A procession was then formed, with the newly wedded couple walking arm in arm, followed by their attendants as they left the church to the strains of an organ voluntary, usually Mendelssohn’s Wedding March. During the service, it was customary to sing one or two hymns. Outside the church photographs were taken, as is also done today. 


As the motor car at that time was only just coming into its own, people walked to church, but nevertheless the bridal pair received a happy send-off at the church gates, where rice was showered upon them by their relatives and friends. Rice was thought to be a symbol of fertility.


On the way home from church, the bridal party was often held up by finding a rope stretched across the road, held at each end by men or boys. It was only by scattering money on the roadway that the party was allowed to pass. As this occurred at many points, it was essential for the best man to have plenty of loose change in his pocket.

Going away for a honeymoon was rare in those days, so that the celebrations were kept up at the bride’s home, which went on well into the night and sometimes until morning. As now, most weddings took place on a Saturday. After the wedding breakfast, celebrations took the form of music played on the piano, singing and dancing, together with the traditional drinking. 


Previously to 1888, marriages had to take place between the hours of 8.0 am and 12.0 noon, but in that year Parliament extended the time until 3.0 pm.

The probable reason for marriages taking place early in the day, was to allow a nuptial Mass to be celebrated if required, so that the newly-married couple could communicate fasting, thus conforming to the rule of the church. This, no doubt, was the reason for the meal that was taken immediately after the marriage , being known as the ‘wedding breakfast’ i.e breaking the fast.

In modern days it is known as the ‘Reception’.


In the past, as also today, marriage in church was normally preceeded by the calling of the Banns. This was, and is still known as ‘being asked in church’, in local parlance.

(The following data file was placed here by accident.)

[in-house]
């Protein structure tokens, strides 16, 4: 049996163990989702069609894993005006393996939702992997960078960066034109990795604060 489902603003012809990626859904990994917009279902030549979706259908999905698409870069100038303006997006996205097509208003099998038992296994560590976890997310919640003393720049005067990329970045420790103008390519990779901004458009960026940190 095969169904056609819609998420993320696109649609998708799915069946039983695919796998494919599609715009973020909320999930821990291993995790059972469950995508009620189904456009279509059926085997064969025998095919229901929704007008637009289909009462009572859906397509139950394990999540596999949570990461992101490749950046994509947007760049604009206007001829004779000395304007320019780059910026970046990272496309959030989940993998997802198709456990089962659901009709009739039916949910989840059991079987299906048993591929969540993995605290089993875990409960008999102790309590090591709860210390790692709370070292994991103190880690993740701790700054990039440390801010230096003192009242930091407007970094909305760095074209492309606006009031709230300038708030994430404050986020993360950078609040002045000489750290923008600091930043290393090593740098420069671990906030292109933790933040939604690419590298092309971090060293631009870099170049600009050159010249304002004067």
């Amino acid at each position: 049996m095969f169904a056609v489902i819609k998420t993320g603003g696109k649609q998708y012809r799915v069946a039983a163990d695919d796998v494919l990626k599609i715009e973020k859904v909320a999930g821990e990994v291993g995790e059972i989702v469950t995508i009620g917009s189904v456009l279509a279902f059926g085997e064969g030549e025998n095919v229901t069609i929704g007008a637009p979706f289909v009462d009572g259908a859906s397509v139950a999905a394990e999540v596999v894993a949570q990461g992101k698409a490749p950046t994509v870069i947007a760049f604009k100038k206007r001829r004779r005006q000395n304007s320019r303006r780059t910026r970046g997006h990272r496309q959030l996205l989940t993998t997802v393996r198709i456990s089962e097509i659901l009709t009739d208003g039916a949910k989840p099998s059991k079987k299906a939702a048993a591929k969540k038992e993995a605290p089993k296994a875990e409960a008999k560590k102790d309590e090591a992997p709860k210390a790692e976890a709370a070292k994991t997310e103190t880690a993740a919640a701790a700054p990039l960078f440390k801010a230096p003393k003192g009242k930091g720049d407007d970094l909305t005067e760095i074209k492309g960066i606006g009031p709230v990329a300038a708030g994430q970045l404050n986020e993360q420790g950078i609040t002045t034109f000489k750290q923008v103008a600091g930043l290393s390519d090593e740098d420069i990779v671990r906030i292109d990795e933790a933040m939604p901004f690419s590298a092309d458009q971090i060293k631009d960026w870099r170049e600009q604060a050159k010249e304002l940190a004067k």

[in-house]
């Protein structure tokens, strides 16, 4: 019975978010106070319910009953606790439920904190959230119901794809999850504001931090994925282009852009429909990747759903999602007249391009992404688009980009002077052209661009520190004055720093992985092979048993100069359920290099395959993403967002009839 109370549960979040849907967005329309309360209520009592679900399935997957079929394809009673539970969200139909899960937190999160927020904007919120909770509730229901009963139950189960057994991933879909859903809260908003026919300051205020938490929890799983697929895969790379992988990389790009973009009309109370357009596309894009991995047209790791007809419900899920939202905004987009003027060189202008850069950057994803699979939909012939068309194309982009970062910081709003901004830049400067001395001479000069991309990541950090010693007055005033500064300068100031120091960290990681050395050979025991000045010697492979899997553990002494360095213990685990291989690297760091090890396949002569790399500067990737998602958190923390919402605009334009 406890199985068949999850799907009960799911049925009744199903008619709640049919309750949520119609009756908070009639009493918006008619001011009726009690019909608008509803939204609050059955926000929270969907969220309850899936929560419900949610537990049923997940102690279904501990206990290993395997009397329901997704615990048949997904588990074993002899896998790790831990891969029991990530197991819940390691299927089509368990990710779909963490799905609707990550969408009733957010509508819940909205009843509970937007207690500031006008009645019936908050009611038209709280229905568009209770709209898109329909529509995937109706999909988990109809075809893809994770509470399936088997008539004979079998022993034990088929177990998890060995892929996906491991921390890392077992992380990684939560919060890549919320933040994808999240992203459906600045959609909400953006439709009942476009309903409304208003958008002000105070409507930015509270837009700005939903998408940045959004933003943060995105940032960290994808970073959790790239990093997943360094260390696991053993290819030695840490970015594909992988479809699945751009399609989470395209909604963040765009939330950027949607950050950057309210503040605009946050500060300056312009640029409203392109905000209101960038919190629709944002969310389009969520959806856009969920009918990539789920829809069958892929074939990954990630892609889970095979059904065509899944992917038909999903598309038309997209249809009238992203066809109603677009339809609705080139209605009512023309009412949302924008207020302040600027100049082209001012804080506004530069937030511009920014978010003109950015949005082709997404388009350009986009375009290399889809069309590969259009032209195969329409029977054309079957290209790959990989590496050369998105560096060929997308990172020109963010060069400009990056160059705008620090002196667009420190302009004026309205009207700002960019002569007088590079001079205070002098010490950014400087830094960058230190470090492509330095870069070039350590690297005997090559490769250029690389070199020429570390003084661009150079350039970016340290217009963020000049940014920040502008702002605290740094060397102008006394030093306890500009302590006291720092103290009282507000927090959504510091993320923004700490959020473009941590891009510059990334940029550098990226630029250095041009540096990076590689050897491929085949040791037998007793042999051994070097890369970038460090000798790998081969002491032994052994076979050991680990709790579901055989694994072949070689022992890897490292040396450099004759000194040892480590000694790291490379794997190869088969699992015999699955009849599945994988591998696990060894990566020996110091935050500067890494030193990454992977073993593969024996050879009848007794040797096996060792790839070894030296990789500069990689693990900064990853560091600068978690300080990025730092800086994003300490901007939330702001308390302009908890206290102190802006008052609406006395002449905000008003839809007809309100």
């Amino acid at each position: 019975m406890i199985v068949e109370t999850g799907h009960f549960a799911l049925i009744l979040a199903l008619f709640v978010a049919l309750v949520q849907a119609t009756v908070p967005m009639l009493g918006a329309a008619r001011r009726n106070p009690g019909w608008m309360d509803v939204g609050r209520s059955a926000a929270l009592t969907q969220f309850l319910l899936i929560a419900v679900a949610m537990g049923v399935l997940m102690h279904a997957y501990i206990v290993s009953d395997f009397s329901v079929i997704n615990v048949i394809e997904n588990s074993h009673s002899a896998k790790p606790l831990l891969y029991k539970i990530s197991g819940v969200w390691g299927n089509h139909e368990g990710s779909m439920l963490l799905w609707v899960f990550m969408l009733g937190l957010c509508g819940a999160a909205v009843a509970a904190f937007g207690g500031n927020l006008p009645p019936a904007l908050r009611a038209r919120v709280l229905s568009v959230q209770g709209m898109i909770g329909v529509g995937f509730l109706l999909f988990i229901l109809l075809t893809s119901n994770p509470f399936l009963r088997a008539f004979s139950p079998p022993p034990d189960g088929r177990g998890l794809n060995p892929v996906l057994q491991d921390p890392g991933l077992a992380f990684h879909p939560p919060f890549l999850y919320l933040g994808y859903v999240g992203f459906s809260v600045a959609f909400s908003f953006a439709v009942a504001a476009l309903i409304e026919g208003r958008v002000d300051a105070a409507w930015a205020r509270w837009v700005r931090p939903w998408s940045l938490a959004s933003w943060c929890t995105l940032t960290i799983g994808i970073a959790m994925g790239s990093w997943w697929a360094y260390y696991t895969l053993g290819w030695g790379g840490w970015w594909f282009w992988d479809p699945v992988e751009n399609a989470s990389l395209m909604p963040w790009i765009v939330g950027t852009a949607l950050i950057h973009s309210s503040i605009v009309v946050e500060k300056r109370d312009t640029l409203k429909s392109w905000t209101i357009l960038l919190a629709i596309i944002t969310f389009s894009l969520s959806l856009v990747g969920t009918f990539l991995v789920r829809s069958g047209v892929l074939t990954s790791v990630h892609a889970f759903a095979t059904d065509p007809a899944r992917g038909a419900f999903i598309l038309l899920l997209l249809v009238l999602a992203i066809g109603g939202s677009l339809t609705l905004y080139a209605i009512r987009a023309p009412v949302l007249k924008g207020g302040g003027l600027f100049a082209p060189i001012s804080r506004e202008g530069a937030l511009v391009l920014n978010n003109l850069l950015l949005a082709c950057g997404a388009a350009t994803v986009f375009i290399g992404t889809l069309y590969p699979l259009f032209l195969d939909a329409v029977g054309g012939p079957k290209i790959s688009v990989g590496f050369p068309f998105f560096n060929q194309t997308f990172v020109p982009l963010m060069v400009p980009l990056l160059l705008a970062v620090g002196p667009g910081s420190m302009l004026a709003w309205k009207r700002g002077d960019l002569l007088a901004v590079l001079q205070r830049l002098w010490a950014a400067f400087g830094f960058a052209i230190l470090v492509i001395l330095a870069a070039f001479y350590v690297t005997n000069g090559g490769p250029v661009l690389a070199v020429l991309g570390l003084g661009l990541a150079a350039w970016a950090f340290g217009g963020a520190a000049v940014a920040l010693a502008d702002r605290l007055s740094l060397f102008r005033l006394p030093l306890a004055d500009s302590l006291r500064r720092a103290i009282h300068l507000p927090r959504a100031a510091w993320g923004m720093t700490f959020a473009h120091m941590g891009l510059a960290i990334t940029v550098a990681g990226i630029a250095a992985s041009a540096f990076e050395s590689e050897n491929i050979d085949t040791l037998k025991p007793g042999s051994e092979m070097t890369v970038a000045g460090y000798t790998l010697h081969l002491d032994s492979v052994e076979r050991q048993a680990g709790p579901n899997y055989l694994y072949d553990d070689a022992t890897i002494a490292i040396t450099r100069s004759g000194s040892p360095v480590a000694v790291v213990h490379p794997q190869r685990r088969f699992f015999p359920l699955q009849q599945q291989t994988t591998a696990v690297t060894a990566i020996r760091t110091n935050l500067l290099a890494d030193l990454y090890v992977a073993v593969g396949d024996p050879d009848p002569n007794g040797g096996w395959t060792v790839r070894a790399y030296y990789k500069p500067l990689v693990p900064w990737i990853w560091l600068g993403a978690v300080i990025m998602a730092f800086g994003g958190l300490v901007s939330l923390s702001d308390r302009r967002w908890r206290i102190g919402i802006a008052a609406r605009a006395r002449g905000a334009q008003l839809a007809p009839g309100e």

The reason for the Banns being called in church, was to publicise the proposed marriage, and so give an opportunity for any member of the congregation to lodge a protest against the marriage, if he or she knew of any legal impediment that would make the marriage unlawful. In lodging a protest, I understand the procedure was for the objector to stand and declare, ‘I forbid the Banns’.

After the service, the objector would submit to the vicar, the reason for the objection, and if substantiated the marriage would not take place.

The Banns had to be called on three consecutive Sundays in the Church of the parish in which the couple lived, if however, they lived in different parishes, the Banns had to be called in both. It was generally thought unlucky for either of the couple to be at the service when their Banns were called. On a personal note however, I attended church as usual when our Banns were called, and my wife and I had fifty years of happy married life.

Whilst on the subject of Banns of Marriage, I ought to perhaps mention that marriage in church can take place without the Banns being called. This is done either by license or special license. A marriage license is issued by the Bishop of the diocese through his ‘Surrogate’ – a priest appointed specially for that purpose. This dispenses with the calling of the Banns in church for special reasons or circumstances. This was sometimes resorted to during the two world wars.

A special license is issued by the Archbishop only, and is rarely asked for and I am not sure what privileges it confers, but I believe it allows the marriage to take place in any church of his Province. 


The wedding ring, traditionally of gold, is of great antiquity, and is thought by some historians to have had connections with marriage since the days of Abraham.

As it has no beginning and nor end, the ring is regarded as a Christian symbol of eternity, denoting the life-long nature of marriage. It is worn on the third finger of the woman’s left hand, and it is thought wrong by many people to remove it, even after death. Why this particular finger for the ring, I do not know, but years ago, there was a curious belief that a special nerve connection existed between the heart and the third finger of the left hand. Could that be the reason?

Both in the 1662 prayer book, and in the revised one of 1927, it is directed that the bridegroom places the ring on the bride’s finger, but it appears that in very ancient times the priest did this, for it is on record that he would invoke the name of the Holy Trinity, by first placing it on the bride’s thumb when saying, ‘In the name of the Father’, on the first finger at the invocation of the Son, on the second finger in the name if the Holy Ghost, and on the third finger at the Amen, where it was left. 


Kissing the bride in the vestry by the bridegroom and relatives and friends has been a custom of long standing.

It is not certain how it originated, but it is thought that it probably arose from an old marriage service direction, whereby at a nuptial Mass the celebrant would give the bride-groom the ‘Kiss of Peace’, the bridegroom then having to pass it on to his bride. Relatives and friends having witnessed this ceremony, took advantage of it by kissing the bride in the vestry at the signing of the register.